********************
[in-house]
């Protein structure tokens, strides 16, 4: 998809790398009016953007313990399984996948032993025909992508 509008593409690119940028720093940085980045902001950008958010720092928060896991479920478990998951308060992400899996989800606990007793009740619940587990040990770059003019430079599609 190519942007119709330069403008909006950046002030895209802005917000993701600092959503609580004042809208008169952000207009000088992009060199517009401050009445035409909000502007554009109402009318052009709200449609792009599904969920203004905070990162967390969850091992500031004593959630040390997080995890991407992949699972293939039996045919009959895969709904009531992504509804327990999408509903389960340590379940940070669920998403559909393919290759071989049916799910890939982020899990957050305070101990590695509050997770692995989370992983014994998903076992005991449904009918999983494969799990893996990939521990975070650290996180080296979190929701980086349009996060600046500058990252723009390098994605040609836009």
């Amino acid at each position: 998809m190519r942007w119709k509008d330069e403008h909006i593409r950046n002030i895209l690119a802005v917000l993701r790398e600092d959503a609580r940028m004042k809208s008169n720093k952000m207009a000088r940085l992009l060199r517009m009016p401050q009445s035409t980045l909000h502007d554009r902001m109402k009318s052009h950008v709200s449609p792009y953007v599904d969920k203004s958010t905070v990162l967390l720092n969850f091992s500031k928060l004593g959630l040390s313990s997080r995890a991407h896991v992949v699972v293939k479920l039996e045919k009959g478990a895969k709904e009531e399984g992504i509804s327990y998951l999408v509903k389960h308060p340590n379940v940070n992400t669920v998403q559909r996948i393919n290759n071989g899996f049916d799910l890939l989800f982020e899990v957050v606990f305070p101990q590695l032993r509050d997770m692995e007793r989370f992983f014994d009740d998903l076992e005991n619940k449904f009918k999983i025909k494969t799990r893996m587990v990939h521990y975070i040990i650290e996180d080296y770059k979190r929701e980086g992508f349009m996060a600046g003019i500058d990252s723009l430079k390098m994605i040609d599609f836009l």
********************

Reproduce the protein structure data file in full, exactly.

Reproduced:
[in-house]
């Protein structure tokens, strides 16, 4: 998809790398009016953007313990399984996948032993025909992508 509008593409690119940028720093940085980045902001950008958010720092928060896991479920478990998951308060992400899996989800606990007793009740619940587990040990770059003019430079599609 190519942007119709330069403008909006950046002030895209802005917000993701600092959503609580004042809208008169952000207009000088992009060199517009401050009445035409909000502007554009109402009318052009709200449609792009599904969920203004905070990162967390969850091992500031004593959630040390997080995890991407992949699972293939039996045919009959895969709904009531992504509804327990999408509903389960340590379940940070669920998403559909393919290759071989049916799910890939982020899990957050305070101990590695509050997770692995989370992983014994998903076992005991449904009918999983494969799990893996990939521990975070650290996180080296979190929701980086349009996060600046500058990252723009390098994605040609836009």
């Amino acid at each position: 998809m190519r942007w119709k509008d330069e403008h909006i593409r950046n002030i895209l690119a802005v917000l993701r790398e600092d959503a609580r940028m004042k809208s008169n720093k952000m207009a000088r940085l992009l060199r517009m009016p401050q009445s035409t980045l909000h502007d554009r902001m109402k009318s052009h950008v709200s449609p792009y953007v599904d969920k203004s958010t905070v990162l967390l720092n969850f091992s500031k928060l004593g959630l040390s313990s997080r995890a991407h896991v992949v699972v293939k479920l039996e045919k009959g478990a895969k709904e009531e399984g992504i509804s327990y998951l999408v509903k389960h308060p340590n379940v940070n992400t669920v998403q559909r996948i393919n290759n071989g899996f049916d799910l890939l989800f982020e899990v957050v606990f305070p101990q590695l032993r509050d997770m692995e007793r989370f992983f014994d009740d998903l076992e005991n619940k449904f009918k999983i025909k494969t799990r893996m587990v990939h521990y975070i040990i650290e996180d080296y770059k979190r929701e980086g992508f349009m996060a600046g003019i500058d990252s723009l430079k390098m994605i040609d599609f836009l």